Stop Stealing Thought Leadership. Make Your Own.

Stop Stealing Thought Leadership. Make Your Own.

If your product or service is truly one-of-a-kind and in demand, congratulations. For you, the name of the game is to practice mistake-free marketing. If, on the other hand, your offer is only slightly differentiated – especially within a crowded market – it can be a never-ending challenge to stand out.

Retweeting, liking and referencing the thoughts of others, especially those who command massive online audiences, isn’t a bad start. But it’s not thought leadership. True thought leadership is available in only a few flavors including original insights (notice I didn’t say content, because that isn’t, ipso facto, valuable), “relatable stories” and strong arguments made boldly and publicly. There may be others, but let’s focus on these three.

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PR – Journalism Style

In public relations, we are all infused with an inherent sense of the classic newsroom spirit.

I can say this firsthand, having spent years as a news and business reporter. I know that newsrooms work as a trinity – they function quickly, they function as efficiently as possible, and they are ever-changing. Yet the one thing all newsrooms have in common is that they all operate under the direction of the ever-crucial deadline.

When I had a story to write, I was always working against the clock, never for it. Rarely do reporters have the opportunity to breathe and actually plot out what they’re doing or think far enough ahead that they can get a jump on projects. In the process, I would receive countless emails and calls from PR professionals trying to sell me on a story they felt was spectacular. Unfortunately, most never took the time to research my beat or areas of focus. That’s why their emails would be deleted and their phone calls would last less than 10 seconds.

Being immersed in journalism taught me to work fast and ultimately develop an innate sense of what would make a good story versus what sounded flashy but realistically had no substance. If a PR representative could make their client sound fun, relevant and innovative, I was usually sold, especially as I was trying to cross items off my journalistic agendas as the minutes ticked by. I’ve since learned that in PR, we must do the opposite – work for the clock to better engage reporters and pique their interests on whatever event, topic or client innovation we send their way in a thorough yet succinct email or phone call.

In a newsroom, you learn to write more to the point and in a language understandable by “those with an eighth grade education” as my editorial superiors used to say. In my case, these same skills have transferred over to the world of PR. You want to tout a client in as simple a manner as possible, while making sure not to detract from the qualities that make them newsworthy.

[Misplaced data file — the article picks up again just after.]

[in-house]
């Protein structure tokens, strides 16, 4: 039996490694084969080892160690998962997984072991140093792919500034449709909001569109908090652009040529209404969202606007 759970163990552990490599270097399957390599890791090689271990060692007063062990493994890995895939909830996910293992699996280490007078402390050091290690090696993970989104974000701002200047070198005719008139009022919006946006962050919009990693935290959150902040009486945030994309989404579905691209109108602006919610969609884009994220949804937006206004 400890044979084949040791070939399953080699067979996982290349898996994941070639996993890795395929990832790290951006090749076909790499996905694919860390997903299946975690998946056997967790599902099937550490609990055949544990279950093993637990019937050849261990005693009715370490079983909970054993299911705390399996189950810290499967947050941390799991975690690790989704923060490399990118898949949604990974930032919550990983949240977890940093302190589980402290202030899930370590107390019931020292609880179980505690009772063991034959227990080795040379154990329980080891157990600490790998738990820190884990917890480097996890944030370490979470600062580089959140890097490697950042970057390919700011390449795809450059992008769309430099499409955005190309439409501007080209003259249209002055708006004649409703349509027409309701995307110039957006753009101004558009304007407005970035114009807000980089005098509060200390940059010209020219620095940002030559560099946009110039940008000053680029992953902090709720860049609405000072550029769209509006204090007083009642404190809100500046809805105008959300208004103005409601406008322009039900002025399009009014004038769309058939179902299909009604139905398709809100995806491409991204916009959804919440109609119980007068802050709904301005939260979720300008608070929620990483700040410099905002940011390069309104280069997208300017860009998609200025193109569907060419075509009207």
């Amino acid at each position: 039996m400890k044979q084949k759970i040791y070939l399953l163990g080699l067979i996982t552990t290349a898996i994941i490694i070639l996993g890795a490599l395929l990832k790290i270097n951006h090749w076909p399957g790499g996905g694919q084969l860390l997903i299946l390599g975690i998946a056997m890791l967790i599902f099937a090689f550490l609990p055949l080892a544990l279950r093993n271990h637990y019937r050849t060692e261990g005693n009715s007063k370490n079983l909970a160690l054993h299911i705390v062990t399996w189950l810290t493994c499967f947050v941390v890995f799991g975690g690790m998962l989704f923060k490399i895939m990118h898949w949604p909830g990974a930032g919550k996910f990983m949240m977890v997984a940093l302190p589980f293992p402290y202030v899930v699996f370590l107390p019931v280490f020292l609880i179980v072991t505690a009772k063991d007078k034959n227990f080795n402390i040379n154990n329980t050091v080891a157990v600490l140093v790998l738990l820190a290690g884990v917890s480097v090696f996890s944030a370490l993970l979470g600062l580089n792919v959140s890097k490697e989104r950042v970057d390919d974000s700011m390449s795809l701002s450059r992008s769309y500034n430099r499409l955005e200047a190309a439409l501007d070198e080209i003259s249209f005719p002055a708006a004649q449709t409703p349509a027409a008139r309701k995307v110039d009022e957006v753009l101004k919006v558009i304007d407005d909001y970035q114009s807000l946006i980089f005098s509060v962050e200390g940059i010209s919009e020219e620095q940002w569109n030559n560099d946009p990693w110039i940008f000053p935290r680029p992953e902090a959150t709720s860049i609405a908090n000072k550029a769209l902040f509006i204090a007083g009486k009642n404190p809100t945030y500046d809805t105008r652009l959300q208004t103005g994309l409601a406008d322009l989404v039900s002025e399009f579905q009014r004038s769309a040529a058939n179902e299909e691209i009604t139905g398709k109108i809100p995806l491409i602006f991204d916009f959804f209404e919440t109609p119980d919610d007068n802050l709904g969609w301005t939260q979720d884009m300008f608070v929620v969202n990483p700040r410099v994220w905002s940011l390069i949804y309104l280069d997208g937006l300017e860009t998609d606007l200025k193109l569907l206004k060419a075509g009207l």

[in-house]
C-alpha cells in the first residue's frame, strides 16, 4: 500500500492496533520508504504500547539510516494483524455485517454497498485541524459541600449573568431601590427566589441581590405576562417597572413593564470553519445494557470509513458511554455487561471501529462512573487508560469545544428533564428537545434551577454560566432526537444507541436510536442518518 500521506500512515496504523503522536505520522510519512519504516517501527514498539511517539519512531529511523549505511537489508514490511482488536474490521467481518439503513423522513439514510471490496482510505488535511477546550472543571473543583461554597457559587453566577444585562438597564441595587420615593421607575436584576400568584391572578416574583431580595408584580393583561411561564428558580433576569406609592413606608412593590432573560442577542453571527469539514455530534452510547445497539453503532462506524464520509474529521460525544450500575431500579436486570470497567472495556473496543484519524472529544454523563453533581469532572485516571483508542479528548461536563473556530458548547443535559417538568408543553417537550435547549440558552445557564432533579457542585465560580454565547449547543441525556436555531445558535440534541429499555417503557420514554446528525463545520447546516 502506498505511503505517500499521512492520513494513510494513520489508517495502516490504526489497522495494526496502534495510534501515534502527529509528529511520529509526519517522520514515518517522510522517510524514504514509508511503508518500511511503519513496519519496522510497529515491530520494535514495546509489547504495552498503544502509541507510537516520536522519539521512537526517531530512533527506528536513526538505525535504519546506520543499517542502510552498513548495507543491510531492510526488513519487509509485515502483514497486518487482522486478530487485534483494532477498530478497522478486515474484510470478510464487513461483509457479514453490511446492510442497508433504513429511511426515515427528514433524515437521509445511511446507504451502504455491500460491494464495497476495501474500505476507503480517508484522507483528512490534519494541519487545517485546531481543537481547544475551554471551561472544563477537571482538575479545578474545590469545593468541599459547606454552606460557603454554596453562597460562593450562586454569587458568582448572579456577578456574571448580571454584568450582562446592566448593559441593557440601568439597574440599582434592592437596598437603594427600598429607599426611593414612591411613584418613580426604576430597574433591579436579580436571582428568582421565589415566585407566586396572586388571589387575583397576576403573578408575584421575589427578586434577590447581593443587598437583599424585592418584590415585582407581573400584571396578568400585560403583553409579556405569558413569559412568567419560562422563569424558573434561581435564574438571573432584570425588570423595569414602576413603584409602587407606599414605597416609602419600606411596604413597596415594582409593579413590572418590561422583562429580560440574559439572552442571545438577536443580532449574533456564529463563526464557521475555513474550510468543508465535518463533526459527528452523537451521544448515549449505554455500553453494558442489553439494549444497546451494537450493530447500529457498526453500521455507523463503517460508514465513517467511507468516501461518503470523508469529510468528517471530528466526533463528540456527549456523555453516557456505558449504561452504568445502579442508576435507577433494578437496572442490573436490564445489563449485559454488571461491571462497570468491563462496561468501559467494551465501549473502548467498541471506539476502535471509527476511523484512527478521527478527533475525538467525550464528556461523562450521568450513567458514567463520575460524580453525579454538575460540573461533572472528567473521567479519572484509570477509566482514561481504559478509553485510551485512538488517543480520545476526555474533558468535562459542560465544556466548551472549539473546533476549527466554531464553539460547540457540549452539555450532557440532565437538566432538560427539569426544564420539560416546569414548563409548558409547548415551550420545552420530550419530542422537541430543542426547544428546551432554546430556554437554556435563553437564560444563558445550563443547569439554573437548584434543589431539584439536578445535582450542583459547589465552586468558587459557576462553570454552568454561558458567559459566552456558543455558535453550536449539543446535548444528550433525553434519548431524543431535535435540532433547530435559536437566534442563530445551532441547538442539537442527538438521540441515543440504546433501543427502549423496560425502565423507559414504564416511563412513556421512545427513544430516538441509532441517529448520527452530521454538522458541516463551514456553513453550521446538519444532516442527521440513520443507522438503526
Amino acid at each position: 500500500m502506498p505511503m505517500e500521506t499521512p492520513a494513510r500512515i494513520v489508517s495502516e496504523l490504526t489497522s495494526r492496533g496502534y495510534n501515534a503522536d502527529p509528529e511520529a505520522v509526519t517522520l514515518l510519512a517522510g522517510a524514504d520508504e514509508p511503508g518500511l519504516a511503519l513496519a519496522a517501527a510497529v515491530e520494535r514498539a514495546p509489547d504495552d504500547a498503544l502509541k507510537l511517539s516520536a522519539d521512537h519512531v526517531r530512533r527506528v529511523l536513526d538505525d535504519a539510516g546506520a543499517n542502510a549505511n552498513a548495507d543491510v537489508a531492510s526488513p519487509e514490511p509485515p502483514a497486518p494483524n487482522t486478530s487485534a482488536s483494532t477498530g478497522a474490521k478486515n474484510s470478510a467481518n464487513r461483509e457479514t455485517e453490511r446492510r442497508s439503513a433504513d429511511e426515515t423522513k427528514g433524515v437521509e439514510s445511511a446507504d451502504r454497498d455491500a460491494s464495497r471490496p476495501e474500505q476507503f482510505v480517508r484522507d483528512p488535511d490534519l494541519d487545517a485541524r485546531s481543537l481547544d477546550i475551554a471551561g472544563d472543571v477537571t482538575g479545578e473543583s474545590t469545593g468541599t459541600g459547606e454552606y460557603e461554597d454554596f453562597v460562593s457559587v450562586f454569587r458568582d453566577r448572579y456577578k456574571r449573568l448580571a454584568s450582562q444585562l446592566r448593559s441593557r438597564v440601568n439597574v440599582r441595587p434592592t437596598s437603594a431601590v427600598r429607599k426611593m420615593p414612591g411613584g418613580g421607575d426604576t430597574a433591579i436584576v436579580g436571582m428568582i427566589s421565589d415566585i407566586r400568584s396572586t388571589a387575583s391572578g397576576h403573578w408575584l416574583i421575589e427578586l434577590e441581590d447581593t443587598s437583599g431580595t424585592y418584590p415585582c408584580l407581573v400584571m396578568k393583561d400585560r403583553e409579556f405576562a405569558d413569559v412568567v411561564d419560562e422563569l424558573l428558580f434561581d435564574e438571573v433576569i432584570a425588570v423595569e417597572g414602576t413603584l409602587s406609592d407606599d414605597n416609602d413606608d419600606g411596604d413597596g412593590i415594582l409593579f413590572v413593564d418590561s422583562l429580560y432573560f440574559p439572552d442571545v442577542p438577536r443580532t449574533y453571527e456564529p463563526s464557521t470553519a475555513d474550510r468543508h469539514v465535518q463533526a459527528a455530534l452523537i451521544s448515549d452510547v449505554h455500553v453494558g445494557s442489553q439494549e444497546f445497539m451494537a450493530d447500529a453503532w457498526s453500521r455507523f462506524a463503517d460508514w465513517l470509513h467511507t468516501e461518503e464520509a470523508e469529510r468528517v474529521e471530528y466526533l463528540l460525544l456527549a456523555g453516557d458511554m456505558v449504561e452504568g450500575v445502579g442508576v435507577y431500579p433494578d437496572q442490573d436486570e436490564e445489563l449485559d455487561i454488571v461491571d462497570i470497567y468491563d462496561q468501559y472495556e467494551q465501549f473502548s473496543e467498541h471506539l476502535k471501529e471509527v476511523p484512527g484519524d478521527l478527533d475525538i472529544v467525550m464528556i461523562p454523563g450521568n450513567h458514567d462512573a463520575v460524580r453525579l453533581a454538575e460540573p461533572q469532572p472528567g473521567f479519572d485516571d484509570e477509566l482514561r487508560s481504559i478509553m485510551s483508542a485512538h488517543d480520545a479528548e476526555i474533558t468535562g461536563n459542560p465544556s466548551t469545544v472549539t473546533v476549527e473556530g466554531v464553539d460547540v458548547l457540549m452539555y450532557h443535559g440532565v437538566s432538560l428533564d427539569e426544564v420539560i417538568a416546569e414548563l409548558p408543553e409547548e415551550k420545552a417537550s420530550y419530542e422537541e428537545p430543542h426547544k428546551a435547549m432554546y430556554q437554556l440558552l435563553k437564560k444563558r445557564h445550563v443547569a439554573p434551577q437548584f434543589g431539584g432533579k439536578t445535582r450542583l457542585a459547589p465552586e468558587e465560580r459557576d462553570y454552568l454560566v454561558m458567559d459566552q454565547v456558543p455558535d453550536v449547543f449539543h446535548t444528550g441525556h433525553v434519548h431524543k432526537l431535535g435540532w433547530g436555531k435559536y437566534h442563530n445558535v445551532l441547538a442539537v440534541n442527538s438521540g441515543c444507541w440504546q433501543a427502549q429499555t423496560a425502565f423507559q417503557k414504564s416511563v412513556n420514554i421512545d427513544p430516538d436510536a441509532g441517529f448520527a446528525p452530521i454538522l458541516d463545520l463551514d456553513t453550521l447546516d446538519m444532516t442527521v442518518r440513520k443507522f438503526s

Working in PR, I also think like a newsroom, i.e. be as proactive as possible from the time I get to the office until the time I leave several hours later. I am always attuned to the news cycle and monitor for shifts in breaking news and trends of the day. If I’m positioning a client as a thought leader, I need to see what’s being written in real-time that would be a complementary fit for both the client and the reporter. Once this is achieved, the window of opportunity slowly opens up but the crack it leaves behind may be suddenly closed if the client is not positioned properly.

I’ve also learned to cast a wide distribution net when reaching out to reporters, all the while trying to garner their interest in my clients. Where one might ignore me completely, there’s usually another whose eyebrow darts up and thinks, “That could be interesting.” My job is then to develop and cultivate a relationship with that writer or editor on behalf of my client which hopefully results in immediate—and future—coverage.

The bottom line is this. In order to appeal to reporters we in PR need to think like reporters. We need to know the beats they cover, the tone of their pieces, and what ultimately interests them in terms of topics. We have a head start if we ourselves first came from the world of print or broadcast journalism given that we used to be on the receiving line of frequent PR inquiries day after day. But even if we didn’t start out in this field, it’s our imperative to shape a client’s messaging in such a way that it sounds like it’s coming from someone who did.

Time is of the essence in public relations. We all must adhere to deadlines all to better assist our clients with media strategy. The more adept we become at thinking ahead and anticipating next steps, the better we will ultimately be at having reporters pay attention to us more often than not.

Ira Kantor is an Account Supervisor at Greenough. Follow him on Twitter: @ira_kantor

Maria Kucinski

Maria is an account supervisor at Greenough where she manages media strategy and relations for a variety of mission-driven organizations. Her clients include American Student Assistance, The Museum of World War II, WBUR, and the Yale Peabody Museum of Natural History, among others.

Maria joined Greenough after a successful career entrenched in New York City’s art scene. She executed national media campaigns for a roster of high-profile museum clients at Resnicow and Associates; managed the careers of contemporary artists at the Cristin Tierney Gallery; oversaw the final tour of the Merce Cunningham Dance Company; and conducted fundraising for Robert Wilson’s avant-garde theater residency program, The Watermill Center. Maria is a graduate of New York University’s Gallatin School of Individualized Study. 

Educating the Next Generation of Marketers

The newest member of our integrated marketing team, Renée Herendeen, VP Marketing, traveled to Rhode Island earlier this week to speak about advertising and marketing at the University of Rhode Island.

For the past three years, Renée has partnered with the Advertising Educational Foundation ( to speak at local schools and colleges.  Quite often, professors work hard in their classrooms to bridge the gap between theoretical teachings and the realities of the workplace. The AEF created the “Inside Advertising Speakers Program” to connect some of the advertising and marketing industry’s most accomplished professionals with students who are pursuing a degree within the industry. Bringing in industry professionals provides students with the rare opportunity to gain firsthand knowledge of the ins and outs of advertising and marketing.